Telephone triage utilization among patients with limited English proficiency

Jane W. Njeru, Swathi Damodaran, Frederick North, Debra J. Jacobson, Patrick M. Wilson, Jennifer St. Sauver, Carmen Radecki Breitkopf, Mark L. Wieland

Research output: Contribution to journalArticle

1 Citation (Scopus)

Abstract

Background: Communication between patients with limited English proficiency (LEP) and telephone triage services has not been previously explored. The purpose of this study was to determine the utilization characteristics of a primary care triage call center by patients with LEP. Methods: This was a retrospective cohort study of the utilization of a computer-aided, nurse-led telephone triage system by English proficiency status of patients empaneled to a large primary care practice network in the Midwest United States. Interpreter Services (IS) need was used as a proxy for LEP. Results: Call volumes between the 587 adult patients with LEP and an age-frequency matched cohort of English-Proficient (EP) patients were similar. Calls from patients with LEP were longer and more often made by a surrogate. Patients with LEP received recommendations for higher acuity care more frequently (49.4% versus 39.0%; P < 0.0004), and disagreed with recommendations more frequently (30.1% versus 20.9%; P = 0.0004). These associations remained after adjustment for comorbidities. Patients with LEP were also less likely to follow recommendations (60.9% versus 69.4%; P = 0.0029), even after adjusting for confounders (adjusted odds ratio [AOR] = 0.65; 95% confidence interval [CI], 0.49, 0.85; P < 0.001). Conclusion: Patients with LEP who utilized a computer-aided, nurse-led telephone triage system were more likely to receive recommendations for higher acuity care compared to EP patients. They were also less likely to agree with, or follow, recommendations given. Additional research is needed to better understand how telephone triage can better serve patients with LEP.

Original languageEnglish (US)
Article number706
JournalBMC Health Services Research
Volume17
Issue number1
DOIs
StatePublished - Nov 9 2017

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Triage
Telephone
Primary Health Care
Nurses
Proxy
Comorbidity
Cohort Studies
Retrospective Studies
Odds Ratio
Communication
Confidence Intervals

Keywords

  • Immigrants and refugees
  • Interpreter services
  • Limited English proficiency
  • Telephone triage

ASJC Scopus subject areas

  • Health Policy

Cite this

Telephone triage utilization among patients with limited English proficiency. / Njeru, Jane W.; Damodaran, Swathi; North, Frederick; Jacobson, Debra J.; Wilson, Patrick M.; St. Sauver, Jennifer; Radecki Breitkopf, Carmen; Wieland, Mark L.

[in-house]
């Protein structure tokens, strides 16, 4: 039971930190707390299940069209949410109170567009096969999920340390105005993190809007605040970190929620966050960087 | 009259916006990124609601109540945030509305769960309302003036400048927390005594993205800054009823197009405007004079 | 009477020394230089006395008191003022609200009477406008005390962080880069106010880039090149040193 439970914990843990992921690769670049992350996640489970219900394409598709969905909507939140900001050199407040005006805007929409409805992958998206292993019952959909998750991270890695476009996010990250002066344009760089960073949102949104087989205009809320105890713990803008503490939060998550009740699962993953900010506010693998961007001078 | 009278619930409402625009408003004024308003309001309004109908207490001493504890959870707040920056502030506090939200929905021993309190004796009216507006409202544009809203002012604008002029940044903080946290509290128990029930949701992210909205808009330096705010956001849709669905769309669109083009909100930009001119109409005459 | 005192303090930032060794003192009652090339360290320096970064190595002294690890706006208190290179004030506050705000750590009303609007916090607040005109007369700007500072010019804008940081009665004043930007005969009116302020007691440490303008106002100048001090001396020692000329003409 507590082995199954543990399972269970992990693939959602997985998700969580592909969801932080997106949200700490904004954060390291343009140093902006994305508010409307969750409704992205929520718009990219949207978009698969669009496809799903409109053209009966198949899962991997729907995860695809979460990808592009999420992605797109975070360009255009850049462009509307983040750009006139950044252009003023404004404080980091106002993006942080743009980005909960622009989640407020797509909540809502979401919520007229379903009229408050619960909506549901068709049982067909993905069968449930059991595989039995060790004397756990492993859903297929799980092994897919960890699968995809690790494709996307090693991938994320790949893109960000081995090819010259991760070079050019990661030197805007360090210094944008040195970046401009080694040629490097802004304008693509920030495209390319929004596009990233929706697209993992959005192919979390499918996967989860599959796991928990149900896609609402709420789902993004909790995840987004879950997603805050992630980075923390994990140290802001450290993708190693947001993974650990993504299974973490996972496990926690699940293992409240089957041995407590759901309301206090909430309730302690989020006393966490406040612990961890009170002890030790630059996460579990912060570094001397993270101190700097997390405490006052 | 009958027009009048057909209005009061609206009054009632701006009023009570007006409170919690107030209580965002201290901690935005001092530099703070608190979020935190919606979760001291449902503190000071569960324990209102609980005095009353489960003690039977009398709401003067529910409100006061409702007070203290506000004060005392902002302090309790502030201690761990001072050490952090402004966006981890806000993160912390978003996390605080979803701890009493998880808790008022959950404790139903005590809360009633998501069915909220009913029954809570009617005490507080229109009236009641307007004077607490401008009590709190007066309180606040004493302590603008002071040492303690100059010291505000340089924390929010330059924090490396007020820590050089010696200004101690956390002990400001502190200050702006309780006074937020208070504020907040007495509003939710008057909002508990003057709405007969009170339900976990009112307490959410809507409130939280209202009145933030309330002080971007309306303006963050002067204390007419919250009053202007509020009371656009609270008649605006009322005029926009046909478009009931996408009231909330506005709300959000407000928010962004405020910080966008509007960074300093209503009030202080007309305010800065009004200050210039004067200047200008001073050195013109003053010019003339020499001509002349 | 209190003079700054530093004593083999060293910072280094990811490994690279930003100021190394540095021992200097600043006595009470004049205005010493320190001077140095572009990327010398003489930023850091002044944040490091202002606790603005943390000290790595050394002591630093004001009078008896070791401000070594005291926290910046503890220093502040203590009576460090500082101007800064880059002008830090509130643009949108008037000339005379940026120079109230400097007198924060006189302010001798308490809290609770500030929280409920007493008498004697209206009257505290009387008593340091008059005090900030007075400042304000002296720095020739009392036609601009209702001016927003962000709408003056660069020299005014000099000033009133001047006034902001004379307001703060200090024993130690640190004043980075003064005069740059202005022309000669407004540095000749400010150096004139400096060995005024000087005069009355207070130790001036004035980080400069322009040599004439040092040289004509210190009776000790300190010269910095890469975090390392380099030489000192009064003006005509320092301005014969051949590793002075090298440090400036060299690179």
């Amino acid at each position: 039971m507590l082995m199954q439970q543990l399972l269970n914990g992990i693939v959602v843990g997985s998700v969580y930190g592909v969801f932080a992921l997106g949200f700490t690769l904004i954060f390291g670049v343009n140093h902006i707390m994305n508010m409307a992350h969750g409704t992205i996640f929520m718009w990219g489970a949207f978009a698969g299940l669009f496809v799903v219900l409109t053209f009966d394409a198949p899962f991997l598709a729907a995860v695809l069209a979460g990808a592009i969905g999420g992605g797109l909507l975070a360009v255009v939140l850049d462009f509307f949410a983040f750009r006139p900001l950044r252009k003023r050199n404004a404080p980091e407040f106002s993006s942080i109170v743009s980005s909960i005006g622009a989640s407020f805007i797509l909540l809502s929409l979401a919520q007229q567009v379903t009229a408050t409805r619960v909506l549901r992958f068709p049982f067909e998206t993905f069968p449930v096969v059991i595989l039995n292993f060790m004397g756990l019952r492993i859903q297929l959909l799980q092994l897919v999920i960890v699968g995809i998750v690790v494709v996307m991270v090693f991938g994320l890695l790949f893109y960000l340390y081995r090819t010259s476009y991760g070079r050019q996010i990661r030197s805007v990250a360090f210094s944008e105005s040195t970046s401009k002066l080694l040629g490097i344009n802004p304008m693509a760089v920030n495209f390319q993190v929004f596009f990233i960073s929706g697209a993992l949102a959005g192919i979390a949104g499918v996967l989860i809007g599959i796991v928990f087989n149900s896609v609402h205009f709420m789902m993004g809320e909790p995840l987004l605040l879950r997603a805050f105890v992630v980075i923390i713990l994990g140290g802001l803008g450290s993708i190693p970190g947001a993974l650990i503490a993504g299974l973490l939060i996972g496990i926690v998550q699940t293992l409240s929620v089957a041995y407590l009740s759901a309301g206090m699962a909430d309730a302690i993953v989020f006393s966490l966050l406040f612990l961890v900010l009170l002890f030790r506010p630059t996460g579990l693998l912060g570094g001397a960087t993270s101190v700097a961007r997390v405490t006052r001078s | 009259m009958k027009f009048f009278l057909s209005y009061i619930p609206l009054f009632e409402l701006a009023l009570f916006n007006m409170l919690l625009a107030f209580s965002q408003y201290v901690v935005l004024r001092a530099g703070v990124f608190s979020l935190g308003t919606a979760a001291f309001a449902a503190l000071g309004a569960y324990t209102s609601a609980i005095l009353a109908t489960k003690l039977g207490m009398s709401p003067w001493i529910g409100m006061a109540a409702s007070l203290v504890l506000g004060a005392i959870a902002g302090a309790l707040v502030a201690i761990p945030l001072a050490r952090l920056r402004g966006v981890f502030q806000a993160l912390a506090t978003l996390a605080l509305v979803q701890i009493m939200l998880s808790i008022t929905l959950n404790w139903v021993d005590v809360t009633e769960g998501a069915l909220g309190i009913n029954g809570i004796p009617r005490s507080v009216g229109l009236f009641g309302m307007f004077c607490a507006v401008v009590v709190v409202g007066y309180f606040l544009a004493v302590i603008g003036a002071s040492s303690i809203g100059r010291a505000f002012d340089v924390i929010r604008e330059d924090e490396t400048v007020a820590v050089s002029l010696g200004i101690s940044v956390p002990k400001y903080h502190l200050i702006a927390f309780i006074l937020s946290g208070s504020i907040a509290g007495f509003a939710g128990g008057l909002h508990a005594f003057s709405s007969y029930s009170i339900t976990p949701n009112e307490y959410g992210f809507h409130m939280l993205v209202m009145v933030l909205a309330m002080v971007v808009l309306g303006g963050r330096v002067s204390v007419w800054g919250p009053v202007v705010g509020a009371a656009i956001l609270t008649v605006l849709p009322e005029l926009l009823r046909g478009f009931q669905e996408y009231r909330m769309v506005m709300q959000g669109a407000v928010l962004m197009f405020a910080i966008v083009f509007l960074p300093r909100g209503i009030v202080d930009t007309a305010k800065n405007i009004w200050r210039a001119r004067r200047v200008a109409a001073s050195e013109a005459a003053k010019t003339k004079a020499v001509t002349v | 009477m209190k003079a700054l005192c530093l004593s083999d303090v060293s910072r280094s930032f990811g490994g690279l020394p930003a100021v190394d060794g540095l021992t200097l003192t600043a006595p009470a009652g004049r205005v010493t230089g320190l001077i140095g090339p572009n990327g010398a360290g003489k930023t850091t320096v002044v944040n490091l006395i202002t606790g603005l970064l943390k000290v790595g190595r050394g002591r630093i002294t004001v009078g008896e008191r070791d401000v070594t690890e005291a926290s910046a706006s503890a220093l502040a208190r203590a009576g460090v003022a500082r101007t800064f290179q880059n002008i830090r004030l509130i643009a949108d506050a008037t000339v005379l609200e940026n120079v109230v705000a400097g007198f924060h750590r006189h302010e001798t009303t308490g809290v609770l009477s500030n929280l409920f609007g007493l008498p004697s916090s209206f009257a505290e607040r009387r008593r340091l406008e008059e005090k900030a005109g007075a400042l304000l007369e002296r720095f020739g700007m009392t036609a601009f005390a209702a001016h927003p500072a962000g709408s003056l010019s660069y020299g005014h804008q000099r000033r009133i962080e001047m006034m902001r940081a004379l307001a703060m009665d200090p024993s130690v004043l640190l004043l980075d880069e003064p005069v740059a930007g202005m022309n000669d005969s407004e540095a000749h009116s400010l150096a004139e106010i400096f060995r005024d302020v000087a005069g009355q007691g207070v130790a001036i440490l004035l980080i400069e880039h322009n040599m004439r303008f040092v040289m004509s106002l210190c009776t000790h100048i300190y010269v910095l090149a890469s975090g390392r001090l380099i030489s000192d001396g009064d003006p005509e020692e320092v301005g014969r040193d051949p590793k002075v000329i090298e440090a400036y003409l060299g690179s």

In: BMC Health Services Research, Vol. 17, No. 1, 706, 09.11.2017.

Research output: Contribution to journalArticle

Njeru, Jane W. ; Damodaran, Swathi ; North, Frederick ; Jacobson, Debra J. ; Wilson, Patrick M. ; St. Sauver, Jennifer ; Radecki Breitkopf, Carmen ; Wieland, Mark L. / Telephone triage utilization among patients with limited English proficiency. In: BMC Health Services Research. 2017 ; Vol. 17, No. 1.
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abstract = "Background: Communication between patients with limited English proficiency (LEP) and telephone triage services has not been previously explored. The purpose of this study was to determine the utilization characteristics of a primary care triage call center by patients with LEP. Methods: This was a retrospective cohort study of the utilization of a computer-aided, nurse-led telephone triage system by English proficiency status of patients empaneled to a large primary care practice network in the Midwest United States. Interpreter Services (IS) need was used as a proxy for LEP. Results: Call volumes between the 587 adult patients with LEP and an age-frequency matched cohort of English-Proficient (EP) patients were similar. Calls from patients with LEP were longer and more often made by a surrogate. Patients with LEP received recommendations for higher acuity care more frequently (49.4{\%} versus 39.0{\%}; P < 0.0004), and disagreed with recommendations more frequently (30.1{\%} versus 20.9{\%}; P = 0.0004). These associations remained after adjustment for comorbidities. Patients with LEP were also less likely to follow recommendations (60.9{\%} versus 69.4{\%}; P = 0.0029), even after adjusting for confounders (adjusted odds ratio [AOR] = 0.65; 95{\%} confidence interval [CI], 0.49, 0.85; P < 0.001). Conclusion: Patients with LEP who utilized a computer-aided, nurse-led telephone triage system were more likely to receive recommendations for higher acuity care compared to EP patients. They were also less likely to agree with, or follow, recommendations given. Additional research is needed to better understand how telephone triage can better serve patients with LEP.",
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